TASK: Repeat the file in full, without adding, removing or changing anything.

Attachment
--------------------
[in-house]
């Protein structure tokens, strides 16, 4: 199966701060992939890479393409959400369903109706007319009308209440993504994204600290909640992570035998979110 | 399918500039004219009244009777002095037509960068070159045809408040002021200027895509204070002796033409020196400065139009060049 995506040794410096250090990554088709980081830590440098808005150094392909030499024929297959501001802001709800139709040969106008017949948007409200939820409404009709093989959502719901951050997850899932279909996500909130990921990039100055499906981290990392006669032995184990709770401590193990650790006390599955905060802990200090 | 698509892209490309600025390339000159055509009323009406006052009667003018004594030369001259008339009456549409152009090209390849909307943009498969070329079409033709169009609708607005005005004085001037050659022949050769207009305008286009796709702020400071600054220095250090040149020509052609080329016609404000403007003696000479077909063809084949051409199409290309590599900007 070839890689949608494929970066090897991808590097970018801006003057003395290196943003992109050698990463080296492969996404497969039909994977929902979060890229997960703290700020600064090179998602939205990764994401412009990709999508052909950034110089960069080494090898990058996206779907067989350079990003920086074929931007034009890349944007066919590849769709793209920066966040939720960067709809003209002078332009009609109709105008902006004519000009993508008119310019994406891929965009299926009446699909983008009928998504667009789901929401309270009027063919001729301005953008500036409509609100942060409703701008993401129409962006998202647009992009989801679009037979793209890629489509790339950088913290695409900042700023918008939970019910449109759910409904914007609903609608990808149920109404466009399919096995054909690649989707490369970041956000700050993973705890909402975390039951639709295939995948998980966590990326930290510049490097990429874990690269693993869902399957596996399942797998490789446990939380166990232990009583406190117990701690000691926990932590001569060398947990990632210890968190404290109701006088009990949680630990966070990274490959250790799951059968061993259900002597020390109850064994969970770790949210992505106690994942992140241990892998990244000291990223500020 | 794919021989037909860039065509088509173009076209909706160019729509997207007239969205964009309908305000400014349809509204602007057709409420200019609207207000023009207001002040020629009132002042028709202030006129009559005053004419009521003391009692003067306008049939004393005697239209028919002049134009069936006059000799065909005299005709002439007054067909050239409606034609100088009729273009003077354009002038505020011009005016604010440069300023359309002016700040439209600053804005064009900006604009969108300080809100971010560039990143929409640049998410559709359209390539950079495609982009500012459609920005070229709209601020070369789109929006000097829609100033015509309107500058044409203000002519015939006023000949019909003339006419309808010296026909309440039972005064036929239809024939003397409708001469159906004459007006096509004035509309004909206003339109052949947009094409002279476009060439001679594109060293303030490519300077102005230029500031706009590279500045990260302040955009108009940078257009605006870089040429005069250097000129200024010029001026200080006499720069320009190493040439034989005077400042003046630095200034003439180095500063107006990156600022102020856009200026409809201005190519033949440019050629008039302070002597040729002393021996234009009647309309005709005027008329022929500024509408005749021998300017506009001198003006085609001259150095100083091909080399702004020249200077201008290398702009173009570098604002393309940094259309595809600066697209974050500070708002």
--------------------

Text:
[in-house]
């Protein structure tokens, strides 16, 4: 199966701060992939890479393409959400369903109706007319009308209440993504994204600290909640992570035998979110 | 399918500039004219009244009777002095037509960068070159045809408040002021200027895509204070002796033409020196400065139009060049 995506040794410096250090990554088709980081830590440098808005150094392909030499024929297959501001802001709800139709040969106008017949948007409200939820409404009709093989959502719901951050997850899932279909996500909130990921990039100055499906981290990392006669032995184990709770401590193990650790006390599955905060802990200090 | 698509892209490309600025390339000159055509009323009406006052009667003018004594030369001259008339009456549409152009090209390849909307943009498969070329079409033709169009609708607005005005004085001037050659022949050769207009305008286009796709702020400071600054220095250090040149020509052609080329016609404000403007003696000479077909063809084949051409199409290309590599900007 070839890689949608494929970066090897991808590097970018801006003057003395290196943003992109050698990463080296492969996404497969039909994977929902979060890229997960703290700020600064090179998602939205990764994401412009990709999508052909950034110089960069080494090898990058996206779907067989350079990003920086074929931007034009890349944007066919590849769709793209920066966040939720960067709809003209002078332009009609109709105008902006004519000009993508008119310019994406891929965009299926009446699909983008009928998504667009789901929401309270009027063919001729301005953008500036409509609100942060409703701008993401129409962006998202647009992009989801679009037979793209890629489509790339950088913290695409900042700023918008939970019910449109759910409904914007609903609608990808149920109404466009399919096995054909690649989707490369970041956000700050993973705890909402975390039951639709295939995948998980966590990326930290510049490097990429874990690269693993869902399957596996399942797998490789446990939380166990232990009583406190117990701690000691926990932590001569060398947990990632210890968190404290109701006088009990949680630990966070990274490959250790799951059968061993259900002597020390109850064994969970770790949210992505106690994942992140241990892998990244000291990223500020 | 794919021989037909860039065509088509173009076209909706160019729509997207007239969205964009309908305000400014349809509204602007057709409420200019609207207000023009207001002040020629009132002042028709202030006129009559005053004419009521003391009692003067306008049939004393005697239209028919002049134009069936006059000799065909005299005709002439007054067909050239409606034609100088009729273009003077354009002038505020011009005016604010440069300023359309002016700040439209600053804005064009900006604009969108300080809100971010560039990143929409640049998410559709359209390539950079495609982009500012459609920005070229709209601020070369789109929006000097829609100033015509309107500058044409203000002519015939006023000949019909003339006419309808010296026909309440039972005064036929239809024939003397409708001469159906004459007006096509004035509309004909206003339109052949947009094409002279476009060439001679594109060293303030490519300077102005230029500031706009590279500045990260302040955009108009940078257009605006870089040429005069250097000129200024010029001026200080006499720069320009190493040439034989005077400042003046630095200034003439180095500063107006990156600022102020856009200026409809201005190519033949440019050629008039302070002597040729002393021996234009009647309309005709005027008329022929500024509408005749021998300017506009001198003006085609001259150095100083091909080399702004020249200077201008290398702009173009570098604002393309940094259309595809600066697209974050500070708002």